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Global carbon markets have shrunk in value by 60% since 2011

In 2011, carbon markets traded a total of €96 billion worth of pollution allowances and carbon credits. In 2012, the figure was €62 billion. In 2013, it fell to €38.4 billion. The price of EUAs (EU Allowances) has fallen from €18 in 2011 to €5.

Those are the findings of Thomson Reuters Point Carbon’s review of the carbon markets in 2013, under the headline “Global carbon market contracts by 38% in 2013 as prices and volumes drop.”

The collapse in the UN’s “flexible mechanisms”, including the clean development mechanism, is even more severe. The spot price for CERs (Certified Emissions Reductions) on the European Energy Exchange is currently €0.35 per tonne of carbon dioxide. (In August 2013 it was €0.61.) The UN flexible mechanisms now account for 1% of the value of the world’s carbon markets. And investment in new CDM projects has ground to a halt.

Point Carbon notes that the EU Emission Trading System dominates world carbon markets with 88% of volume and 94% of value. There are other carbon markets, in North America and China, for example. And China’s markets are potentially huge. Five of seven planned carbon markets were launched in China in 2013, in Guangdong, Beijing, Shanghai, Shenzhen and Tianjin.

But without meaningful emission reductions targets, the price of carbon will remain low, as Anders Nordeng, Point Carbon’s Senior Carbon Analyst, explains:

“The main explanation for the falling prices in carbon markets around the world is the very modest emission reduction targets adopted for the period up to 2020. Without ambitious climate targets there is no need for deep emission reductions and carbon prices will remain at low levels. However, if the goal to limit global warming to two degrees shall be met, more dramatic cuts are needed over the next decades. The international negotiations towards a new climate agreement scheduled to be adopted in Paris in 2015 will be a litmus test on the political willingness among large emitters to make the required emission reductions.”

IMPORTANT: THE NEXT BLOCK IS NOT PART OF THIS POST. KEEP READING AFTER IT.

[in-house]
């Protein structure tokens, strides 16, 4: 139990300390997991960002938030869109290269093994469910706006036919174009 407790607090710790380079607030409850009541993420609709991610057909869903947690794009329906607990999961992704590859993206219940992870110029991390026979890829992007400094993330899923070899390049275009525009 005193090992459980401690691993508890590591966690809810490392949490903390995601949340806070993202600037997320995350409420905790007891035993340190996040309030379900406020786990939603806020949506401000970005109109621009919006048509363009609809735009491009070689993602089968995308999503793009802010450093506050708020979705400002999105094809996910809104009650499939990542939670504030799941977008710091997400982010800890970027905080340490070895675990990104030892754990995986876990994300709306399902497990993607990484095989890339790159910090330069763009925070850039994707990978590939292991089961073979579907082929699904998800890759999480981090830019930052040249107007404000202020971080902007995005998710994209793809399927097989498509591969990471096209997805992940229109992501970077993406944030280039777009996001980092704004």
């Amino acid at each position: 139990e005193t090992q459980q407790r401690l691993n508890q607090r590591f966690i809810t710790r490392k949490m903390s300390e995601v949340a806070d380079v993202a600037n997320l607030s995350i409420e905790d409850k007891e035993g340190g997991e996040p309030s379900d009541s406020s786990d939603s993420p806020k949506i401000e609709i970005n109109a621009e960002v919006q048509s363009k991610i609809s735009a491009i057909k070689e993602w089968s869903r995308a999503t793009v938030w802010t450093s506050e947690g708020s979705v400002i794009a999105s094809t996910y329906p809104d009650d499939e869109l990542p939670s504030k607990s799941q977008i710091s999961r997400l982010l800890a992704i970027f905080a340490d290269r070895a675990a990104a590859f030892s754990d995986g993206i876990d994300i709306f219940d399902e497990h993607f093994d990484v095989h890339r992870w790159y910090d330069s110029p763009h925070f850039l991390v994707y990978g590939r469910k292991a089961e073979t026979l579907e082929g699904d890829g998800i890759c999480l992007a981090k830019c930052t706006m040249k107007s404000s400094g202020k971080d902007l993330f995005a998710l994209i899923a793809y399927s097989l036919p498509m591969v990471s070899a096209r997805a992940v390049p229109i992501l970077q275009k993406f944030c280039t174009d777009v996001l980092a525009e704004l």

Ecosystem Marketplace’s review of REDD in 2013 is titled, “Supply-Side Success, Demand-Side Dilemmas”. Ecosystem Marketplace explains that as well as a series of “productive meetings” at the UN level during 2013,

private-sector conservationists were securing endangered rainforest at an unprecedented rate – in part because they thought the UNFCCC would be further along now than it is. As a result, the year ended with global agreement on how to move forward with REDD in under the UNFCCC, but with more than 150 private projects struggling to find buyers and a handful of regional initiatives in various states of development.

Ecosystem Marketplace then dives into a review of its coverage of carbon markets in 2013. The word “demand” appears three times in the review. Once in the headline, once in a sub-heading and once in this sentence:

With voluntary demand in doubt, we examined Microsoft’s policy of charging itself an internal carbon fee that it uses to buy offsets around the world.

Despite the headline, Ecosystem Marketplace’s review of 2013 is about the supply side, not the demand side: The generation of potentially very large amounts of REDD carbon credits in a market faced with massive oversupply.

Meanwhile, Bloomberg New Energy Finance (BNEF) predicts that EU carbon prices will rise in 2014, from just below €5 to €7.50, as a result of the EU’s efforts to address oversupply by “backloading” auctions of allowances. (The EU will postpone auctions of EUAs that would have been auctioned in 2014-2016.)

Point Carbon’s Nordeng is more cautious in his carbon price predictions for 2014:

“If policy makers now follow up with the actual implementation of backloading, as well as with structural reform of the carbon market, we expect European carbon prices to remain stable around €5, or possibly pick up this year.”